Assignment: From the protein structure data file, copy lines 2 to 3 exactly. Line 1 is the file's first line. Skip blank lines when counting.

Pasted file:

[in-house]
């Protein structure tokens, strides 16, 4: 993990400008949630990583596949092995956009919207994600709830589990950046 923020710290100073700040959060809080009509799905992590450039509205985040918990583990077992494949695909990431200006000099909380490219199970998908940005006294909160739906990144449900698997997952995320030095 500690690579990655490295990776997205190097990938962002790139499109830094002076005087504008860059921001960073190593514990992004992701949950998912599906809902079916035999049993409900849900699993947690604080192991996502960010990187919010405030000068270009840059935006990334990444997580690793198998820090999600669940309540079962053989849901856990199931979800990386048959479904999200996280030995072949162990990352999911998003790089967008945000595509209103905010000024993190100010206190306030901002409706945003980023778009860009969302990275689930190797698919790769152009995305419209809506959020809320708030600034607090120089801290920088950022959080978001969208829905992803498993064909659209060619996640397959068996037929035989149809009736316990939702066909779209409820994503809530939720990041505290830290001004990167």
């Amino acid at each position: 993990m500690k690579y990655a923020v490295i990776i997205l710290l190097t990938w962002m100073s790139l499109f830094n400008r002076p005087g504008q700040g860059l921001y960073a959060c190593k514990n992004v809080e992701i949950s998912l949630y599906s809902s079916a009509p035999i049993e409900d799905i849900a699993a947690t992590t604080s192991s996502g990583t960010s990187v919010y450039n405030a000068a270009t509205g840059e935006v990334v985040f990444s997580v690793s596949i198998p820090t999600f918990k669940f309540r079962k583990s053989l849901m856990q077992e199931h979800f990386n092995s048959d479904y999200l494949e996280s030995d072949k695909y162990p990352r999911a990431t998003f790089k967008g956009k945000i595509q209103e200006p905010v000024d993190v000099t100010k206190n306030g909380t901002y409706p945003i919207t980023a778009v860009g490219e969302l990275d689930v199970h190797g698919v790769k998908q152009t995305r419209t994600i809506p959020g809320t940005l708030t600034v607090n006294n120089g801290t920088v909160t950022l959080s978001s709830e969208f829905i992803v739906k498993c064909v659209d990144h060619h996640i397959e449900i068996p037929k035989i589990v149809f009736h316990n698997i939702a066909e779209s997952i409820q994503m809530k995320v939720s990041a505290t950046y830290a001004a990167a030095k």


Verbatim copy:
């Protein structure tokens, strides 16, 4: 993990400008949630990583596949092995956009919207994600709830589990950046 923020710290100073700040959060809080009509799905992590450039509205985040918990583990077992494949695909990431200006000099909380490219199970998908940005006294909160739906990144449900698997997952995320030095 500690690579990655490295990776997205190097990938962002790139499109830094002076005087504008860059921001960073190593514990992004992701949950998912599906809902079916035999049993409900849900699993947690604080192991996502960010990187919010405030000068270009840059935006990334990444997580690793198998820090999600669940309540079962053989849901856990199931979800990386048959479904999200996280030995072949162990990352999911998003790089967008945000595509209103905010000024993190100010206190306030901002409706945003980023778009860009969302990275689930190797698919790769152009995305419209809506959020809320708030600034607090120089801290920088950022959080978001969208829905992803498993064909659209060619996640397959068996037929035989149809009736316990939702066909779209409820994503809530939720990041505290830290001004990167």
């Amino acid at each position: 993990m500690k690579y990655a923020v490295i990776i997205l710290l190097t990938w962002m100073s790139l499109f830094n400008r002076p005087g504008q700040g860059l921001y960073a959060c190593k514990n992004v809080e992701i949950s998912l949630y599906s809902s079916a009509p035999i049993e409900d799905i849900a699993a947690t992590t604080s192991s996502g990583t960010s990187v919010y450039n405030a000068a270009t509205g840059e935006v990334v985040f990444s997580v690793s596949i198998p820090t999600f918990k669940f309540r079962k583990s053989l849901m856990q077992e199931h979800f990386n092995s048959d479904y999200l494949e996280s030995d072949k695909y162990p990352r999911a990431t998003f790089k967008g956009k945000i595509q209103e200006p905010v000024d993190v000099t100010k206190n306030g909380t901002y409706p945003i919207t980023a778009v860009g490219e969302l990275d689930v199970h190797g698919v790769k998908q152009t995305r419209t994600i809506p959020g809320t940005l708030t600034v607090n006294n120089g801290t920088v909160t950022l959080s978001s709830e969208f829905i992803v739906k498993c064909v659209d990144h060619h996640i397959e449900i068996p037929k035989i589990v149809f009736h316990n698997i939702a066909e779209s997952i409820q994503m809530k995320v939720s990041a505290t950046y830290a001004a990167a030095k």